As COVID-19 has reached pandemic levels and physical distancing has become the best defence to stop the spread, many nonprofits have suspended volunteer recruitment efforts, modified frontline service delivery, or are searching for new ways to recruit or engage volunteers.
We all have a role to play in flattening the curve, and, while the process of modifying our programs and recruitment efforts may seem daunting, remember the same framework your organization uses to recruit and retain volunteers applies to remote opportunities.
What to consider if you’re moving to virtual volunteer engagement:
1. Don’t reinvent the wheel
The first step is taking stock of what already exists within the organization – screening processes, volunteer policies, and existing software and platforms. Chances are you already have a lot of the groundwork in place for remote engagement.
For screening, consider what aspects of the recruitment process can be postponed or done virtually:
- Use an online application form to gather important you may need from prospective volunteers.
- Meet with new volunteers online to get a feel for who they are as an individual and how they may fit within the organization. Many meeting platforms can support traditional interview processes.
- Consider pairing up with your local volunteer centre or another nonprofit to offer online volunteer training for existing volunteers.
2. Get creative
Think outside the box – there are many ways to alter existing volunteer roles or offer programs and services while maintaining current health standards for physical distancing.
- Look at existing volunteer roles and consider what tasks and responsibilities are suited to remote work
- Talk to your existing volunteers – ask them how they want to be engaged and their ideas for how they can contribute during this time. Bonus: this fosters repeat engagement and supports volunteers in feeling valued.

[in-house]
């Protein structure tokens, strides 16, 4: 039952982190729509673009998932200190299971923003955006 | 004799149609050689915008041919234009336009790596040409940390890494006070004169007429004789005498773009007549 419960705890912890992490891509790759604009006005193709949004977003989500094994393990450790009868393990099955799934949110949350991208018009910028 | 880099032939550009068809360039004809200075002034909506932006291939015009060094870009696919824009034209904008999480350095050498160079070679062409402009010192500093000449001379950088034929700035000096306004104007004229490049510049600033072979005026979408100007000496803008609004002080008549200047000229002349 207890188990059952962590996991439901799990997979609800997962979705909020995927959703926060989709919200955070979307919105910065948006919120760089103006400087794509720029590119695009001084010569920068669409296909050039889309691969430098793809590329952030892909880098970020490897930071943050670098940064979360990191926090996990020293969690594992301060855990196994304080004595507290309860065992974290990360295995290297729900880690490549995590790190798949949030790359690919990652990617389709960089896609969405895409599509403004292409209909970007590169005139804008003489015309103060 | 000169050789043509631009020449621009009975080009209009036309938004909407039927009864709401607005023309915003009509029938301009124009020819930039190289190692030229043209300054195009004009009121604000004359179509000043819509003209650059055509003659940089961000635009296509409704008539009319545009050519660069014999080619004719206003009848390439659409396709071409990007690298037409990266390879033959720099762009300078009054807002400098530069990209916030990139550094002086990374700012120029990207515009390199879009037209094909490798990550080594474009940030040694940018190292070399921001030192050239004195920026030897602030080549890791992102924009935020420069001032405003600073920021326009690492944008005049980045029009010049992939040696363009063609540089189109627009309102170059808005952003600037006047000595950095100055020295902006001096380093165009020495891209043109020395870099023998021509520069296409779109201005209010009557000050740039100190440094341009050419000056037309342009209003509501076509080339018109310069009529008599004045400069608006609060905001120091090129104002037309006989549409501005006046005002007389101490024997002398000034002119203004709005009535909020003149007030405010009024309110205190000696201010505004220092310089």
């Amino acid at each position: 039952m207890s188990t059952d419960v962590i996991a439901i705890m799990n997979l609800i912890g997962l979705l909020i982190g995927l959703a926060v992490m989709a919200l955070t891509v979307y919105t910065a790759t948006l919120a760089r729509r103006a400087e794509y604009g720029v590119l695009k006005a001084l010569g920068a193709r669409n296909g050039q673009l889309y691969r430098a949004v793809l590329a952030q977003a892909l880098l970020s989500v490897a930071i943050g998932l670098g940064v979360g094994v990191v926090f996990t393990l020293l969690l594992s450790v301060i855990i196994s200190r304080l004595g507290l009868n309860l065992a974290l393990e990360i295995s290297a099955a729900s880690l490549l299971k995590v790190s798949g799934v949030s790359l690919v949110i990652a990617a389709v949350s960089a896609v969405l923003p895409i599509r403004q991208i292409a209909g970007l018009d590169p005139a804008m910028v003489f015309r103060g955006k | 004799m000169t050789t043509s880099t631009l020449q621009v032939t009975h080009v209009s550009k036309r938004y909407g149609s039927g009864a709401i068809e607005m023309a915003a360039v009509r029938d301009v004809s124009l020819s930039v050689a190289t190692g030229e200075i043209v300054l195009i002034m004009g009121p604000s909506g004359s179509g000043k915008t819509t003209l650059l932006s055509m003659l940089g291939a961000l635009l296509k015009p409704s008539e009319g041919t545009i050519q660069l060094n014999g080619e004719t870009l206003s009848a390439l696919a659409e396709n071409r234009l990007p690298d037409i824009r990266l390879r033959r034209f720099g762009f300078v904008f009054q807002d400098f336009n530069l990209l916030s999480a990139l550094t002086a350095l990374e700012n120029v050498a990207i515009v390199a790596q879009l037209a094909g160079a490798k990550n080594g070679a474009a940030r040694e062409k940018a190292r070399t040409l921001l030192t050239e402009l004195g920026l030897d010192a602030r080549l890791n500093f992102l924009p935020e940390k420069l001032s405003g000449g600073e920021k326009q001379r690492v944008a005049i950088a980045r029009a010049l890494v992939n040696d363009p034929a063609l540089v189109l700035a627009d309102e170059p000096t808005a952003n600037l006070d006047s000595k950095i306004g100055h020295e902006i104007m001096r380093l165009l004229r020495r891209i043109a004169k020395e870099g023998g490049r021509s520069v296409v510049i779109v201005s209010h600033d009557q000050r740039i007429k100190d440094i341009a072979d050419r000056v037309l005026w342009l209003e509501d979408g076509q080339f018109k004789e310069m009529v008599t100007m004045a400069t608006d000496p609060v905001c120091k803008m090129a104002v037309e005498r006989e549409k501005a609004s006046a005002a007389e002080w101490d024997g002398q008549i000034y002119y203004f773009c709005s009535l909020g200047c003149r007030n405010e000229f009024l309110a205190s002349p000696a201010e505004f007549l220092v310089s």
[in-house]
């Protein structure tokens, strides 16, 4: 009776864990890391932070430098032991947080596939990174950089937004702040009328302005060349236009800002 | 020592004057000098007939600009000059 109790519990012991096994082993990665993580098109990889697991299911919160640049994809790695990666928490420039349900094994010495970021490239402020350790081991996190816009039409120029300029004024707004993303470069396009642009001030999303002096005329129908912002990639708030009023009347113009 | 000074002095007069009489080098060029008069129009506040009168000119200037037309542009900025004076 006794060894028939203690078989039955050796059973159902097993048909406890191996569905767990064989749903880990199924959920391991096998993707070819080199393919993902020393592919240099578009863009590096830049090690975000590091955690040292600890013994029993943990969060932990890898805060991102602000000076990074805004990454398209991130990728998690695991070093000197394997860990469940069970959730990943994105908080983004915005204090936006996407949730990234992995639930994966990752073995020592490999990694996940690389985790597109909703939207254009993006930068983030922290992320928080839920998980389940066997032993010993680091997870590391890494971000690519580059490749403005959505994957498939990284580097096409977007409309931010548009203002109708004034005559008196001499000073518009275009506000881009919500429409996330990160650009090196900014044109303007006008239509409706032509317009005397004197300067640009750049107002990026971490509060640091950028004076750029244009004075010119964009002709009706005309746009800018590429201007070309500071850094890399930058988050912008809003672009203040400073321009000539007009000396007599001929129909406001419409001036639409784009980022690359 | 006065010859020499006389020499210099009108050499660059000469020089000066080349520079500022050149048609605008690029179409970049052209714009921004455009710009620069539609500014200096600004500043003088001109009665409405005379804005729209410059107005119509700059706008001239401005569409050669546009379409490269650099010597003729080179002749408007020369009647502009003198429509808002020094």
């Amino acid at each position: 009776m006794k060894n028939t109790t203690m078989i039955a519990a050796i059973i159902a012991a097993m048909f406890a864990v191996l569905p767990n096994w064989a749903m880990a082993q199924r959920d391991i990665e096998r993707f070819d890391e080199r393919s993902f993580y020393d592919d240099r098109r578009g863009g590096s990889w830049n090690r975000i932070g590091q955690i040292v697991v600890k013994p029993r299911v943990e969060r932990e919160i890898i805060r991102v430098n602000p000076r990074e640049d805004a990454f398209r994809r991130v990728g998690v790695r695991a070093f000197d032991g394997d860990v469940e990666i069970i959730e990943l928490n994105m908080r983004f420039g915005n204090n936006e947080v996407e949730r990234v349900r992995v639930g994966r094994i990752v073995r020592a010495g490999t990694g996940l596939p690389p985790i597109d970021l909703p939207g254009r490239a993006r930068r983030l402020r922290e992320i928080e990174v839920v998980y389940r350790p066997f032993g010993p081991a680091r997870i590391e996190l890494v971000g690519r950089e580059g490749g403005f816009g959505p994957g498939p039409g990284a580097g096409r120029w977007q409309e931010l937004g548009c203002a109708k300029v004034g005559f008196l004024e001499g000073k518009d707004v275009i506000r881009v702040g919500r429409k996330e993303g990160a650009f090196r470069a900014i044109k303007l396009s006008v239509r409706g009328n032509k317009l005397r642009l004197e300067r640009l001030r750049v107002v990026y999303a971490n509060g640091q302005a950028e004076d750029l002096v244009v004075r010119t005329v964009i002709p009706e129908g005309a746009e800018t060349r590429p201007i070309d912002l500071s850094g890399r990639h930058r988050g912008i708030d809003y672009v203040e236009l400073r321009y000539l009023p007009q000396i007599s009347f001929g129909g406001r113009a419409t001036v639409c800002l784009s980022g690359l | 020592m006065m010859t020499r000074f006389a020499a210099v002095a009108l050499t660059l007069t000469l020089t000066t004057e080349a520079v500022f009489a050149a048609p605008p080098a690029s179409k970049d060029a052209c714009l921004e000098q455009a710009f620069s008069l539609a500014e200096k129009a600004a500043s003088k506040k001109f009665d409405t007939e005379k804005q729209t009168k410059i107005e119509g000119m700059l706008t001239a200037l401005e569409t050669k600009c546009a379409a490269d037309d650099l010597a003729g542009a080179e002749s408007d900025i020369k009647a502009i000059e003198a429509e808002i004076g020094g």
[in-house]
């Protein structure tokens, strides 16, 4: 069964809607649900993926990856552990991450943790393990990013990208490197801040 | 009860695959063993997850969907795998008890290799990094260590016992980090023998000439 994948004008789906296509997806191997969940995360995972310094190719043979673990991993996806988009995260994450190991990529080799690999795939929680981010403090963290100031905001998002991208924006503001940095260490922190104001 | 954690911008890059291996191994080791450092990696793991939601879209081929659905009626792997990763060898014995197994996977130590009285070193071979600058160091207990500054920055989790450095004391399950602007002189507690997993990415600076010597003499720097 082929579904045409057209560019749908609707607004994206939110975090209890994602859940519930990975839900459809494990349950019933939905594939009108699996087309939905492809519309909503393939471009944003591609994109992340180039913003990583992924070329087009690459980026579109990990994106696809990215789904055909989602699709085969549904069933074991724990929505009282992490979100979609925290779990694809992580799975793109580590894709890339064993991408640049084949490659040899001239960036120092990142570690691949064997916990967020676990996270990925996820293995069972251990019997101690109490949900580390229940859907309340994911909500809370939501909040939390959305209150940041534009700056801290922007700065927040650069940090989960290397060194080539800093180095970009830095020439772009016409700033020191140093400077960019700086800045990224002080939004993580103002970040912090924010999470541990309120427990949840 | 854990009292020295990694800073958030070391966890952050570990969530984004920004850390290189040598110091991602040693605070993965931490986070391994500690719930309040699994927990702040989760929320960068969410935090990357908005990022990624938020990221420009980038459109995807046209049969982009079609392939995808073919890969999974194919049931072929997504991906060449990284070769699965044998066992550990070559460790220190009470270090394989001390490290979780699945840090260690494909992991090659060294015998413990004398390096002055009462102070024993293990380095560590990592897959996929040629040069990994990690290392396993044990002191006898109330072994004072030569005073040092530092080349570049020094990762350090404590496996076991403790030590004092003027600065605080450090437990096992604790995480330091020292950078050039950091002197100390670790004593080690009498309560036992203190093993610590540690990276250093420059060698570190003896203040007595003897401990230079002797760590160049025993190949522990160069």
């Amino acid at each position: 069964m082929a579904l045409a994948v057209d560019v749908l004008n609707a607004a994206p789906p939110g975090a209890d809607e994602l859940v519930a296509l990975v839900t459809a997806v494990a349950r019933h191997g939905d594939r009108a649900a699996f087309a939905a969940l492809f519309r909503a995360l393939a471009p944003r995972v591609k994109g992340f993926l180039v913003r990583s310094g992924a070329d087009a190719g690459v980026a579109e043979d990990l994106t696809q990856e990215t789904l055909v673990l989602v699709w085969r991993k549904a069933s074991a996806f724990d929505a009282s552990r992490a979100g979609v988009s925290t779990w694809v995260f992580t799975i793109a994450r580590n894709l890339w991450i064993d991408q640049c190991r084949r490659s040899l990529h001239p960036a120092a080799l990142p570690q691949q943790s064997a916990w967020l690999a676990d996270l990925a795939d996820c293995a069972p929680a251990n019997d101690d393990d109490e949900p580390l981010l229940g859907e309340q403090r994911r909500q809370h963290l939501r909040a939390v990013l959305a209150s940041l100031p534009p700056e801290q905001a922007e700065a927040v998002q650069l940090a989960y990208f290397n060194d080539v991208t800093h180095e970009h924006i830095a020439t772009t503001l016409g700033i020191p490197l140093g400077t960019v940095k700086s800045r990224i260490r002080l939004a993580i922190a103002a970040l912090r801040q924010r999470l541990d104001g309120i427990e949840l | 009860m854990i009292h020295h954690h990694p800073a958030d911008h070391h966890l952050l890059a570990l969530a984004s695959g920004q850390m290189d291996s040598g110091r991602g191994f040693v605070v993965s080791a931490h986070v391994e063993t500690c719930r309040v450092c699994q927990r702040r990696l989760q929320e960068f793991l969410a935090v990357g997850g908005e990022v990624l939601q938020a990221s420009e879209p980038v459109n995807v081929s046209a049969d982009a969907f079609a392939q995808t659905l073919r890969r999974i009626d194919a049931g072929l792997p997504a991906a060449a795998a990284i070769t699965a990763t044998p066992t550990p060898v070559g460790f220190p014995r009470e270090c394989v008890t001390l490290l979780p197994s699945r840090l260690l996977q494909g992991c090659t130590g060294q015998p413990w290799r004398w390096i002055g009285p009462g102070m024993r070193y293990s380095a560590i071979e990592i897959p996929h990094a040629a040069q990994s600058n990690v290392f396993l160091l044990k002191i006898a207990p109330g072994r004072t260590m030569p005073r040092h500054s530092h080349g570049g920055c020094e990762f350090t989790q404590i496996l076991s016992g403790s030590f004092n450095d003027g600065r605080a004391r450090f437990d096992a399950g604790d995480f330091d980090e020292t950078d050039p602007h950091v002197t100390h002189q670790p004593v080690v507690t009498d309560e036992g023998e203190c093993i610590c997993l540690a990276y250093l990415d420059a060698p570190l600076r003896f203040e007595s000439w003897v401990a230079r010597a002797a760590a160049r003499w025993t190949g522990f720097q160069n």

- Think of ways to engage your clients virtually through online programming or meeting spaces (e.g. drop-in programs for children or “adopt a senior” Facebook group)
The possibilities are endless!
3. Keep volunteers engaged
It’s important to keep volunteers engaged! When volunteers are involved, they will have a more positive volunteer experience, a stronger connection with the organization and its mission, and are more likely to stay committed.
While in-person relationships are important, we need to consider how to build online communities that are accessible and engaging.
- Offer frequent updates: tell volunteers how the organization has adapted to COVID-19 and continues to meet its mission.
- Share impact stories: share how volunteers make a difference in the community and the lives of your clients.
- Offer online meeting spaces: create communities of practice amongst your volunteers and offer ways for them to connect with one another online (e.g. volunteer meet-ups on Skype).
4. If you can’t go remote, be safe
If you’re an organization that offers frontline services and must still provide in-person programs or services, ensure you take every precaution possible:
- Regularly wash hands.
- Respect the 2 metre rule.
- Limit contact between the volunteer and client as much as possible.
- Provide training for volunteers about COVID-19 processes and procedures.
When in doubt, defer to the advice of Alberta Health Services and the Government of Alberta’s recommendations. These websites are updated daily and have the most relevant information to keep volunteers and clients safe.
Traditional ways volunteering will always be around, but remote and micro-volunteering has changed the way we engage with volunteers. When the world returns to “normal” and physical distancing is something of a distant memory, remote engagement could open many doors you had not considered before.
For more ideas on managing virtual volunteers, watch this webinar from IAVE.
To find or post a remote or micro-volunteering opportunity, visit VolunteerConnector.